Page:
The Philippine Commission on Information and Communications Technology presented its proposed ICT roadmap last June 5, 2006, in Pasig City, Philippines. Gathering nearly a hundred stakeholders from government, the private sector and civil society, the activity took place amidst strong warnings of what could become a roadmap for navigating an increasingly slippery slope, along the lines of commerce.
In July 2006, APC is to hold a workshop at Johannesburg, which will crystal-gaze into the future and discuss the
future of SAT3, a crucial submarine cable on which hinges Africa’s chances to get a smoother ride to cyberspace.
The APC ‘information and communication technology’ policy workshop ended in London with the call for linking national advocacy to global networks through collaboration and information sharing and working together for long-term sustainability. The workshop attended by 18 participants from different countries provided a unique opportunity to the national portal managers to learn from each other and share their experiences.
Between June 7 and 10, a workshop called Transmission.cc took place in Rome. It was "a major gathering of video makers, programmers and web producers developing online video distribution as a tool for social justice and media democracy." Maxigas from GreenSpider and Indymedia Hungary participated in the event and wrote a comprehensive report on it for APC. Australian APC member c2o was among the co-organisations of Transmission.cc.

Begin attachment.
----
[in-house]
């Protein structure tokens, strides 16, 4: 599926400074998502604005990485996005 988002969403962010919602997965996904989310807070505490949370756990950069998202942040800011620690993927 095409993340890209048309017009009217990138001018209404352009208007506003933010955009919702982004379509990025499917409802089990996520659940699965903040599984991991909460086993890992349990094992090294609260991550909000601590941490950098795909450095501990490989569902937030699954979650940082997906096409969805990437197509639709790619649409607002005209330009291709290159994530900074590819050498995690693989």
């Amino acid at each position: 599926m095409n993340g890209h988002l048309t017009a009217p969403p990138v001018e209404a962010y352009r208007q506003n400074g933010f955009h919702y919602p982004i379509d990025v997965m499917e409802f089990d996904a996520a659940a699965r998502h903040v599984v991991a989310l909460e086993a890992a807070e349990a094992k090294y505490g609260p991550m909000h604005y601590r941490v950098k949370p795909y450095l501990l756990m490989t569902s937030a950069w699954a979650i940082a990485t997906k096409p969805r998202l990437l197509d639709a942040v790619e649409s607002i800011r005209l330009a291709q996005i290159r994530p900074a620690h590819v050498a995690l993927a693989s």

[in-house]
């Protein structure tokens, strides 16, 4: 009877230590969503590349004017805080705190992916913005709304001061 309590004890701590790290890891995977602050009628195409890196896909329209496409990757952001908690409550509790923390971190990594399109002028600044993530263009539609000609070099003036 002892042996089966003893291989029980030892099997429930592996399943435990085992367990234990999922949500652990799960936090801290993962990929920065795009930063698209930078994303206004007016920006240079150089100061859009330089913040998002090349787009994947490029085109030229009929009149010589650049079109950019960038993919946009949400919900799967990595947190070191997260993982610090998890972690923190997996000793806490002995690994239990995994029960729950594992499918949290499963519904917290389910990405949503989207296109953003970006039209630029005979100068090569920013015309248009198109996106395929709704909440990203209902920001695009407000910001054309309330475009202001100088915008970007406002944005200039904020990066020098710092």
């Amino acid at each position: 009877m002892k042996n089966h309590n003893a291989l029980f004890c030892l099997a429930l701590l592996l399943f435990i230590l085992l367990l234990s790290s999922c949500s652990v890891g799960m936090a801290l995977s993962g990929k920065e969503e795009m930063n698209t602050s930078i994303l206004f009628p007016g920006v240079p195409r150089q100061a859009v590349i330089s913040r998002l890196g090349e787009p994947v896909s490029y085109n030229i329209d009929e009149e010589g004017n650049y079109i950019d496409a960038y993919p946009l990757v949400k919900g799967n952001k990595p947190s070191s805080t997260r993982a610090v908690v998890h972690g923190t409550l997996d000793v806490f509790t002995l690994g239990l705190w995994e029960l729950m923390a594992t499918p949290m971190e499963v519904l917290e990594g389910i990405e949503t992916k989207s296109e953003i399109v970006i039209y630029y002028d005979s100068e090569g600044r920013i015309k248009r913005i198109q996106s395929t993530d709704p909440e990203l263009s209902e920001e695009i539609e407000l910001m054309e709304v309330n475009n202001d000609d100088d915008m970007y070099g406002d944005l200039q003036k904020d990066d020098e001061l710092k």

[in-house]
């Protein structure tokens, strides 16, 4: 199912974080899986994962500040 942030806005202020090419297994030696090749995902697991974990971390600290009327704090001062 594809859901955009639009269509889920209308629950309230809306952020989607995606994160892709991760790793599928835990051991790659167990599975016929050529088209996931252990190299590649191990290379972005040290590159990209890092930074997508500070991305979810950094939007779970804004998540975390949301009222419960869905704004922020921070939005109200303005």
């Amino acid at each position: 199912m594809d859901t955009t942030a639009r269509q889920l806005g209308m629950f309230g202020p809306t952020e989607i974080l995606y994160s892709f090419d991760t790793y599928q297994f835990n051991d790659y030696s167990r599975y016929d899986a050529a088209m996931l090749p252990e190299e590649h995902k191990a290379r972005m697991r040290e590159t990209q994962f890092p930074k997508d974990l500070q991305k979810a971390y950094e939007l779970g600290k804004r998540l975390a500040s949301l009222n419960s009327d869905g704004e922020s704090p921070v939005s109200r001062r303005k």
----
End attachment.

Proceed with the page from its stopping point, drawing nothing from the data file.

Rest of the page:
All online communities are there to connect people who share worldviews and above all, share the need to carry out concrete activities to bring them closer to reality. The environmental movement has been a pioneer in incorporating information and communication technologies (ICTs) for advocacy and as a working method.
As part of APC’s Women’s Networking Support Programme (APC WNSP), Colnodo trained 50 teachers belonging to the Colombian Federation of Educators on the use of basic internet tools.
As an academic centre, FLACSO Chile generates knowledge and reproduces it through its alumni and graduates in different fields of political science. The networking programme falls therefore within the scope of promoting access to and ownership of information.
Between April 19 and 29, the Alto Vera district – some 400 kilometres from Asunción, Paraguay’s capital – was host to a mobile wireless connection training. Two members of APC group Nodo Tau participated. One of them, the training team’s Maria Cristina Ojeda found that “the mobile wi-fi system is interesting and is going to be very useful for the local people. Personally, I learnt a great deal. In the technical sense, I learned how to install antennas, hardware and software related to wi-fi." Read how technology can work wonders if applied creatively.